Shoren-in Temple is a delightful and quiet temple that exudes a palpable feeling of tranquility. It is only steps away from the bustling streets of the Higashiyama District, yet when one crosses the threshold of the temple's front gate it is as though one has stepped back into simpler, more peaceful times. You can sit and sip green tea while contemplating the first of its four gardens, enjoying the play of light upon the maple and cherry tree leaves, flowers, and moss.
Shoren-in Temple's four gardens are famous in Japan, each attributed to a different luminary of Japanese landscape architecture. The gardens are sometimes illuminated at night, and on occasion are the setting for traditional koto (Japanese zither) concerts.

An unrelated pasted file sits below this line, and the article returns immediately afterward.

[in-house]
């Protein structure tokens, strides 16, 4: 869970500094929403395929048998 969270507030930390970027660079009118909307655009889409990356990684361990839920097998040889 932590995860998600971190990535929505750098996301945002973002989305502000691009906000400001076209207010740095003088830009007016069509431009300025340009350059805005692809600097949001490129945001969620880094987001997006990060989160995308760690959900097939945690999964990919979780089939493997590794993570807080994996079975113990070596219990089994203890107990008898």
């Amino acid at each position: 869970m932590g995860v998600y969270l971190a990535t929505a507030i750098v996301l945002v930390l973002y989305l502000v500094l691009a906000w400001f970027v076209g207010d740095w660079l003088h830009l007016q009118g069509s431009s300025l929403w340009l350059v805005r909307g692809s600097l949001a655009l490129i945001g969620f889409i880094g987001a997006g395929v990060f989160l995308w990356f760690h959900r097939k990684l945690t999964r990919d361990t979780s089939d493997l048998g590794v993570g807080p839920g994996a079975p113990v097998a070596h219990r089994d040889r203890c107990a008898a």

The temple itself is famous for its statuary as well as for its place in Japanese history. Shoren-in Temple protected the priests Honen and Shinran, who were developers of new Buddhist sects in the 13th Century. Contemporary followers of these sects regard the temple as a particularly sacred place.
Admission price was 500 Yens
This temple was originally the residence of the chief abbot of the Tendai school of Buddhism. The present building dates from 1895, but the main hall has sliding screens with paintings from the 16th and 17th centuries. It's a pleasant place to sit and look at the beautiful gardens as it is often overlooked by the crowds.
Open 9 am - 17 pm
Entry: Yen 500
Next on our Kyoto stroll was this Shoren in Temple, just further the road from Chion-in and this is not as large or popular or crowded place at all. It has lots of forest around it.